SKILLS

Addressing SA skills shortage

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The University of Cape Town Graduate School of Business is launching a new Postgraduate Diploma in Management Practice to overcome the lack of qualified and skilled middle managers which is aggravating Africa’s already turbulent economy.

South African business schools offer excellent top-end and lower-end business qualifications – but there is a gap in the middle of the business education ladder. It is this gap that Africa’s premier business school, the University of Cape Town Graduate School of Business (UCT GSB), aims to fill with its vitally important new course – the Postgraduate Diploma in Management Practice (PgDip).

“What we don’t see in South Africa, is a kind of qualification that speaks to middle managers and young senior managers and which goes beyond functional insights. At this level, people need not only knowledge of finance and accounting, but also how to go beyond this and use it in a broader framework,” says director of the UCT GSB, Professor Walter Baets.

Launching with an Admissions Information Sessions in Johannesburg on 30 October, the PgDip is a pre-masters programme, which delivers a business education programme that builds vital business skills for success in uncertain economic times. It consists of a choice between three specialisation streams: Innovative Leadership, Wine Business or Business Administration.

Baets believes companies need employees who are skilled at post-graduate level, who have some kind of basic management knowledge but need the expertise that comes with the deeper business and psychological insights that traditionally come with longer and more expensive courses such as an MBA.

“This is where there is a lot lacking in competence in South Africa. It’s not at the top, but in the management positions where people lack basic knowledge and integrative insights,” he says.

Saskia Hickey, UCT GSB market intelligence and strategy manager says “the programme gives participants tools that allow meaningful reflection, challenging individuals on a personal as well as professional level.”

Hickey adds that an important difference between the new PgDip course and traditional management programmes is that in the PgDip there is real integration between subjects, which allows crucial insights into how sections like marketing, accounting and finance all come together in a company or organisation.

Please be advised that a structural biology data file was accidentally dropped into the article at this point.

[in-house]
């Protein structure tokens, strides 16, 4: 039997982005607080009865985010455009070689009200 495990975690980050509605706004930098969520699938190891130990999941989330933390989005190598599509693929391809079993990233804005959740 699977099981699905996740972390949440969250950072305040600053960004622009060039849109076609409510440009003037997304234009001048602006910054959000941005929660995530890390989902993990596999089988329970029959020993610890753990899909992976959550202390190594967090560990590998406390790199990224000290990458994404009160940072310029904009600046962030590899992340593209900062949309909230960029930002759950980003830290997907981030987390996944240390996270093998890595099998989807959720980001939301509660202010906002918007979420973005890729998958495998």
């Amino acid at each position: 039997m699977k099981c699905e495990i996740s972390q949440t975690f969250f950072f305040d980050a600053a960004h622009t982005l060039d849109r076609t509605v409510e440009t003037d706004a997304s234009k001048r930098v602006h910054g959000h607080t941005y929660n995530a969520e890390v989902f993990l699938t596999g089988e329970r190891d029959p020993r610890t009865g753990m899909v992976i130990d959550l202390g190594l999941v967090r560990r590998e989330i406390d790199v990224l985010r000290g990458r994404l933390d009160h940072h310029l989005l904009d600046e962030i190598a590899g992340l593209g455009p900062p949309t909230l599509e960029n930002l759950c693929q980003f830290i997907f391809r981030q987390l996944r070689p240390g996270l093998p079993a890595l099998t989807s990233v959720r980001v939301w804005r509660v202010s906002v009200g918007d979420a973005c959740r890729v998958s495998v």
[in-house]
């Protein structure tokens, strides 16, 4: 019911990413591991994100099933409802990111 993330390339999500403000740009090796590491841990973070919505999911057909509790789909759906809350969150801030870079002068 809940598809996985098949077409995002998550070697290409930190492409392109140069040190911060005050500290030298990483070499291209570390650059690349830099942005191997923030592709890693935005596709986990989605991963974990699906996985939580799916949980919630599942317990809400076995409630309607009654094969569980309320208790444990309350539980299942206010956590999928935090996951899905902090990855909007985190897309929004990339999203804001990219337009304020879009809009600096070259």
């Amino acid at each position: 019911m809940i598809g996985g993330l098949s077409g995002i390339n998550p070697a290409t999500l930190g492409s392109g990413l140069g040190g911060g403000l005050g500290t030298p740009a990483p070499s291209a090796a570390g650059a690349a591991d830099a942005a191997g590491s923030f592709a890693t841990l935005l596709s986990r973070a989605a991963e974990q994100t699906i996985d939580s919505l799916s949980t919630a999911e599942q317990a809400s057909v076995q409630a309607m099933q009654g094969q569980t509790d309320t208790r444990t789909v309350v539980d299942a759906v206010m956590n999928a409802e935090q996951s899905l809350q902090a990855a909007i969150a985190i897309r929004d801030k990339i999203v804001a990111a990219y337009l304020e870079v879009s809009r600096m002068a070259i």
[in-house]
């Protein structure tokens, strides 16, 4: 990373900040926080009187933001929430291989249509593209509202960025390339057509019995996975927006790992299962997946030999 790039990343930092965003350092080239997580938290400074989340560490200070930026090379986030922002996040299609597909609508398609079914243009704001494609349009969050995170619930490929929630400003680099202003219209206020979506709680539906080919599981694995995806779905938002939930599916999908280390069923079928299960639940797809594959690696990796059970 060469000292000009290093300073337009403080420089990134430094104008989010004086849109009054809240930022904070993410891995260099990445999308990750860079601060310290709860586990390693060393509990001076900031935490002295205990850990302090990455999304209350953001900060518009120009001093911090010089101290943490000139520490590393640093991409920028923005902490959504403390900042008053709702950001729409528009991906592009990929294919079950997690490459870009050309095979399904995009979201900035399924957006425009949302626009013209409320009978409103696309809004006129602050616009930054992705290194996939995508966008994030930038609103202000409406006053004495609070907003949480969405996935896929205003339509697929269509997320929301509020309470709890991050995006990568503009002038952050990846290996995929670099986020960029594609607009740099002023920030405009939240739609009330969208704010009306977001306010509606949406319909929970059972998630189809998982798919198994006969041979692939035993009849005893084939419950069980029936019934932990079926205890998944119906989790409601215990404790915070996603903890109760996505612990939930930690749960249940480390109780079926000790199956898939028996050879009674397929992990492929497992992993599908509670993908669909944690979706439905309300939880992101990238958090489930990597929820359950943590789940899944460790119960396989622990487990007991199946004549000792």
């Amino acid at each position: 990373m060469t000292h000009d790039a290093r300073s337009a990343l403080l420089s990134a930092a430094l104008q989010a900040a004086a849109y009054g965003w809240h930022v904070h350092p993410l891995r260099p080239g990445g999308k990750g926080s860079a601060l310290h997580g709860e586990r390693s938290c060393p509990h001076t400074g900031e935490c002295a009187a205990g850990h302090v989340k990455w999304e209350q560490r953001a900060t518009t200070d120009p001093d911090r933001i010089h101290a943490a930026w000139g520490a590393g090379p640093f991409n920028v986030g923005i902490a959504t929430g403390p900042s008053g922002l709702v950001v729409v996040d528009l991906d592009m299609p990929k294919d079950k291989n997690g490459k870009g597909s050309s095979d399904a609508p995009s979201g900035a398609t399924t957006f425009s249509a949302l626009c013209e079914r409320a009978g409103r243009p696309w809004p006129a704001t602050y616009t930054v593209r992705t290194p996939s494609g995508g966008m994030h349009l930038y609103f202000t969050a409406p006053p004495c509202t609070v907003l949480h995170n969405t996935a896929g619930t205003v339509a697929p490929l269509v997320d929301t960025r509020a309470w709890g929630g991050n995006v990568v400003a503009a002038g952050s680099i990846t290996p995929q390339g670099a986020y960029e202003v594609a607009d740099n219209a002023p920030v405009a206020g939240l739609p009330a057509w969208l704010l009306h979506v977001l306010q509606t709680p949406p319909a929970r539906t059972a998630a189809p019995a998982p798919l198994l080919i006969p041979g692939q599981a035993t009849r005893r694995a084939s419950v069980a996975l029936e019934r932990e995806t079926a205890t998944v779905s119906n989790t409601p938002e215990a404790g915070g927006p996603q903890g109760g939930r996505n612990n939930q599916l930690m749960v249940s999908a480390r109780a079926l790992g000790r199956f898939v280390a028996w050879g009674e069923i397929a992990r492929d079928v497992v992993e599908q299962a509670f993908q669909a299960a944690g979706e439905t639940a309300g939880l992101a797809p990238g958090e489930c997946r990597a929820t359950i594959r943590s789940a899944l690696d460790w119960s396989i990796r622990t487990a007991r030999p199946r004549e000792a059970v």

The PgDip takes a systems thinking and action learning approach, a proven educational method developed successfully at the UCT GSB in their other business education courses. Students implement knowledge at their workplaces in between modules via action learning projects. This means companies and organisations see immediate benefits from employees participating in the course – while individuals are able to witness how theories work in practice – a valuable educational tool.

Baets believes business schools in future will develop more postgraduate diplomas, as these address immediate needs and offer condensed knowledge packages in interactive formats, making them optimal for learning.

“We all like to think we are good in management practice without having had any training and of course, there are a few exceptions but there can only be so many Richard Bransons and Bill Gateses. For most people it can help enormously to get this kind of structured approach and in one year, they can obtain enough information to contribute vastly to their organisation or company.”

Baets says business schools have to respond to the needs of society. “We cannot keep at one kind of learning when it is clear that more people want and need another kind of education and learning approach. More people want this as it is a way in which skills can be applied very quickly and it is an extremely powerful and effective tool,” he says.

The PgDip programme will launch officially on 30 October in Johannesburg. There will be a programme introduction followed by one-on-one sessions with prospective candidates to discuss the programme more in detail.

 

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